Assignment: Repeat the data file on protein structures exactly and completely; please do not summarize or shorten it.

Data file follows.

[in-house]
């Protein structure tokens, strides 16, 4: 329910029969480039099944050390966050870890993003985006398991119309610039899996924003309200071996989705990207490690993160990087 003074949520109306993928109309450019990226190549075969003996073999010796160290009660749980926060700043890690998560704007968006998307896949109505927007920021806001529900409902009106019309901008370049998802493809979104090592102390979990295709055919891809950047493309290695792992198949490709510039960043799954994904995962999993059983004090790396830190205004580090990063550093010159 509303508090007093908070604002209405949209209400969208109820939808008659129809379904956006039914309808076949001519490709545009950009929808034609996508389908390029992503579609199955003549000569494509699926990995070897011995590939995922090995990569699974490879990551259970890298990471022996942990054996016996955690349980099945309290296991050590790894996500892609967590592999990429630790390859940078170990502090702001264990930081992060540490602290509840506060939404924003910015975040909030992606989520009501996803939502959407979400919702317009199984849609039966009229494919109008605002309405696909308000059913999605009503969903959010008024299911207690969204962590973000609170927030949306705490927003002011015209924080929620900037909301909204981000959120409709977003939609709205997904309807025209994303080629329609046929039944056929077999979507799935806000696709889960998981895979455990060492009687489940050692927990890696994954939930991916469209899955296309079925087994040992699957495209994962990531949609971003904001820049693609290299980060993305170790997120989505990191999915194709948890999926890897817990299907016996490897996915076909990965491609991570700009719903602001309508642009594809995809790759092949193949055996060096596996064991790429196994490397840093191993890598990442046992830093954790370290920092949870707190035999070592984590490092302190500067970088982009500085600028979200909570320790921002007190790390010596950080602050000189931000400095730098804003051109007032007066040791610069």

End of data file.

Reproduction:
[in-house]
């Protein structure tokens, strides 16, 4: 329910029969480039099944050390966050870890993003985006398991119309610039899996924003309200071996989705990207490690993160990087 003074949520109306993928109309450019990226190549075969003996073999010796160290009660749980926060700043890690998560704007968006998307896949109505927007920021806001529900409902009106019309901008370049998802493809979104090592102390979990295709055919891809950047493309290695792992198949490709510039960043799954994904995962999993059983004090790396830190205004580090990063550093010159 509303508090007093908070604002209405949209209400969208109820939808008659129809379904956006039914309808076949001519490709545009950009929808034609996508389908390029992503579609199955003549000569494509699926990995070897011995590939995922090995990569699974490879990551259970890298990471022996942990054996016996955690349980099945309290296991050590790894996500892609967590592999990429630790390859940078170990502090702001264990930081992060540490602290509840506060939404924003910015975040909030992606989520009501996803939502959407979400919702317009199984849609039966009229494919109008605002309405696909308000059913999605009503969903959010008024299911207690969204962590973000609170927030949306705490927003002011015209924080929620900037909301909204981000959120409709977003939609709205997904309807025209994303080629329609046929039944056929077999979507799935806000696709889960998981895979455990060492009687489940050692927990890696994954939930991916469209899955296309079925087994040992699957495209994962990531949609971003904001820049693609290299980060993305170790997120989505990191999915194709948890999926890897817990299907016996490897996915076909990965491609991570700009719903602001309508642009594809995809790759092949193949055996060096596996064991790429196994490397840093191993890598990442046992830093954790370290920092949870707190035999070592984590490092302190500067970088982009500085600028979200909570320790921002007190790390010596950080602050000189931000400095730098804003051109007032007066040791610069």